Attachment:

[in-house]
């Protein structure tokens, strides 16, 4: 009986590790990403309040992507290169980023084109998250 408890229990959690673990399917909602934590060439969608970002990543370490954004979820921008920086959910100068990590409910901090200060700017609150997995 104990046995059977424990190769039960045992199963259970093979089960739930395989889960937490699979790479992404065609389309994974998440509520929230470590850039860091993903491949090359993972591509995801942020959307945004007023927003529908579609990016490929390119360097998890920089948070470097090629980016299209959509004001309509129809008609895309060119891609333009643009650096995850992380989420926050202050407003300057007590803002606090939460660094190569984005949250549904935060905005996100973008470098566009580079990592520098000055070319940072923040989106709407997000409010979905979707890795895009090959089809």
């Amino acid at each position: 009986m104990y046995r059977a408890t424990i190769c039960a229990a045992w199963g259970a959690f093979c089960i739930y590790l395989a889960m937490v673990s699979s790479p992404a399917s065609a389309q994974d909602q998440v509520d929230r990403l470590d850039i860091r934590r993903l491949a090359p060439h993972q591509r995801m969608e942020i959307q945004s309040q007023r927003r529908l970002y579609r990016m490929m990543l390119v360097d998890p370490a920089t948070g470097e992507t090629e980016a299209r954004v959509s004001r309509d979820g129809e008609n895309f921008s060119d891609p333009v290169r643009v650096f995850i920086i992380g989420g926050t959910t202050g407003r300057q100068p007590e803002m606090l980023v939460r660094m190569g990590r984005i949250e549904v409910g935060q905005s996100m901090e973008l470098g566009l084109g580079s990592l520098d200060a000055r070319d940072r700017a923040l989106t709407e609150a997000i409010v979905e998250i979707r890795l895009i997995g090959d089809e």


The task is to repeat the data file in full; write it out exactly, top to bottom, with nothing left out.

[in-house]
């Protein structure tokens, strides 16, 4: 009986590790990403309040992507290169980023084109998250 408890229990959690673990399917909602934590060439969608970002990543370490954004979820921008920086959910100068990590409910901090200060700017609150997995 104990046995059977424990190769039960045992199963259970093979089960739930395989889960937490699979790479992404065609389309994974998440509520929230470590850039860091993903491949090359993972591509995801942020959307945004007023927003529908579609990016490929390119360097998890920089948070470097090629980016299209959509004001309509129809008609895309060119891609333009643009650096995850992380989420926050202050407003300057007590803002606090939460660094190569984005949250549904935060905005996100973008470098566009580079990592520098000055070319940072923040989106709407997000409010979905979707890795895009090959089809």
């Amino acid at each position: 009986m104990y046995r059977a408890t424990i190769c039960a229990a045992w199963g259970a959690f093979c089960i739930y590790l395989a889960m937490v673990s699979s790479p992404a399917s065609a389309q994974d909602q998440v509520d929230r990403l470590d850039i860091r934590r993903l491949a090359p060439h993972q591509r995801m969608e942020i959307q945004s309040q007023r927003r529908l970002y579609r990016m490929m990543l390119v360097d998890p370490a920089t948070g470097e992507t090629e980016a299209r954004v959509s004001r309509d979820g129809e008609n895309f921008s060119d891609p333009v290169r643009v650096f995850i920086i992380g989420g926050t959910t202050g407003r300057q100068p007590e803002m606090l980023v939460r660094m190569g990590r984005i949250e549904v409910g935060q905005s996100m901090e973008l470098g566009l084109g580079s990592l520098d200060a000055r070319d940072r700017a923040l989106t709407e609150a997000i409010v979905e998250i979707r890795l895009i997995g090959d089809e």